Landmines and other UXO Unexploded Ordnance remain a problem across the country, so plan to stick to well-worn paths, avoid red and white painted rocks, and do not touch or move any suspicious-looking item. According to the Afghan Red Crescent Society, approximately 600-700 people are injured or killed every year in accidents due to landmines and UXO. This is greatly reduced from over 1,600 in 2002. While travelling in Afghanistan you are likely to see mine clearance organisations at work.
Insects and Snakes are also something to be careful of, as the mountainous country has many vicious tiny creatures such as scorpions, spiders, snakes, etc.
In some areas, altitude sickness is a significant risk.
If, after considering the risks, you still choose to travel in Afghanistan, hiring an armed escort or travelling with an experienced guide are ways to decrease the risks. You should also check with your embassy, and be clear on what they can and cannot do for you in an emergency.
See also: War zone safety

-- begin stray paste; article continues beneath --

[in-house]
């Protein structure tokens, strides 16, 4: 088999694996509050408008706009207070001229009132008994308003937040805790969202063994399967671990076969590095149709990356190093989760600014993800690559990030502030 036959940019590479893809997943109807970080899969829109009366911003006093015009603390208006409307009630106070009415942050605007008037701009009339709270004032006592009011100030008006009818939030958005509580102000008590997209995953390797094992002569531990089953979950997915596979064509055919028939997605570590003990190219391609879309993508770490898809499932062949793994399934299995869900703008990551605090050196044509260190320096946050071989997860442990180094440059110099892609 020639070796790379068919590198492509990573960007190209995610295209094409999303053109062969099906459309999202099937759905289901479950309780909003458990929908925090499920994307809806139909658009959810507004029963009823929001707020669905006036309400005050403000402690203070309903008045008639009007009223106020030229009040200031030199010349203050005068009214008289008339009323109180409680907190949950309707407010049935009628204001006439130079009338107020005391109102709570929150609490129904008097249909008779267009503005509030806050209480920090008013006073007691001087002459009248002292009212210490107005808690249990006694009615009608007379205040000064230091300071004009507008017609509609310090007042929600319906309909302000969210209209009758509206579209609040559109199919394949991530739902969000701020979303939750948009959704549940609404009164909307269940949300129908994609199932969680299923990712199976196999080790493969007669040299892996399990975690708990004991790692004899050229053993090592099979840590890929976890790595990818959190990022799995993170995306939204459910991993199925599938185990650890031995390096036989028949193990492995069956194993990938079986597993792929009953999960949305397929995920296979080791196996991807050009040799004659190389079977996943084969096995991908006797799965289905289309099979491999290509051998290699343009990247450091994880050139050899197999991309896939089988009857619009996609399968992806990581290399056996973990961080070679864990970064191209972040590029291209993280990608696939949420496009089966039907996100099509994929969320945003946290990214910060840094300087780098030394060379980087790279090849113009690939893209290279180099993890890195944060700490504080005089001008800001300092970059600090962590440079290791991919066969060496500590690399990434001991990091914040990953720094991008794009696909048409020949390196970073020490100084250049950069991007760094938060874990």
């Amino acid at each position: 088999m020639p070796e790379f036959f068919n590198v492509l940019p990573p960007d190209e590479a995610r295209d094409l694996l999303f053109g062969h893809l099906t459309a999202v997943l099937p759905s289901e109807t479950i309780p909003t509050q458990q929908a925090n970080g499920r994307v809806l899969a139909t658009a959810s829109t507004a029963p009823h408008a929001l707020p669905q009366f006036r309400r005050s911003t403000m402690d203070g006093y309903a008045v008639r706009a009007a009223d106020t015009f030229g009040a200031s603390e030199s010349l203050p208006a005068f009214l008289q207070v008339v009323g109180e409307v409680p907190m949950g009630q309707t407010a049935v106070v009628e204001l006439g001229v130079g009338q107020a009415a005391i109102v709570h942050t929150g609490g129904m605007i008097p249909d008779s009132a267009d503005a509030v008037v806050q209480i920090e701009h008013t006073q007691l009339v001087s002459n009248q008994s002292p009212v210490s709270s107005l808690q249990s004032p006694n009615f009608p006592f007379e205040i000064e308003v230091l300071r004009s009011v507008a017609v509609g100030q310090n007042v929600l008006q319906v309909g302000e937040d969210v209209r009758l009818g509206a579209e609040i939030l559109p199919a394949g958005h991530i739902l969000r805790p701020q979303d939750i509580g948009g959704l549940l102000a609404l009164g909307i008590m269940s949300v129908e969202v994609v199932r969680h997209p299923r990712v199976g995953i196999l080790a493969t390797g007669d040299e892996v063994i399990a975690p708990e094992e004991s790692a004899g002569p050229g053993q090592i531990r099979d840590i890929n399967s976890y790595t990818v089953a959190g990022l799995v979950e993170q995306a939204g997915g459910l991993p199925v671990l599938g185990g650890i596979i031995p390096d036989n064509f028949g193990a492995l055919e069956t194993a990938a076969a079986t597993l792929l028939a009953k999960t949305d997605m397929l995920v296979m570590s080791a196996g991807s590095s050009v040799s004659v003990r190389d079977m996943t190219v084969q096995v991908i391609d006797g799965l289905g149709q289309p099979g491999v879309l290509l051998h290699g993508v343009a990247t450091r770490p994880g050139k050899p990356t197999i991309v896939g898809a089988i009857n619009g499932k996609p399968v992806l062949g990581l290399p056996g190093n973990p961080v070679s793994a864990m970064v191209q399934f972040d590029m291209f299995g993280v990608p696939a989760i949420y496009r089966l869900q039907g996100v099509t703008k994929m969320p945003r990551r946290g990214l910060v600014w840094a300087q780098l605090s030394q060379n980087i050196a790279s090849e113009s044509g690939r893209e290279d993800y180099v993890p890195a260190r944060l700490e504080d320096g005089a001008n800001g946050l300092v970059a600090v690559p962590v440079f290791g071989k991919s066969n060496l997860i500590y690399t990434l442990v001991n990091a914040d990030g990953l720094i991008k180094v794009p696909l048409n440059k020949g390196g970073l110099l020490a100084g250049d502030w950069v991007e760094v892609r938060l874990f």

Afghanistan has its fair share of health issues, and it would be wise to consult a travel doctor ahead of your trip about vaccinations and health risks. Respiratory diseases such as tuberculosis and food-related illness are common, and malaria is a risk in many parts of the country.
Afghanistan is one of the dustiest countries in the world, and you should be prepared to be covered in it and breathing it for most of your stay, even in the major cities. Pollution from diesel engines can also make life unpleasant.
Flies are notoriously heinous here, likely due to poor sanitation. Winter brings some relief, but they come back full-strength when spring arrives.
Food should be approached with a discerning eye, as hygiene standards can often be lacking. Hot, freshly cooked food is generally safer. Bottled water is also advised, unless you have your own purification system.
Bring any prescription medicine you may need from your home country, and don't count on being able to find it locally. You may also consider carrying pain relievers and anti-diarrheals, as they'll be hard to find outside of major cities.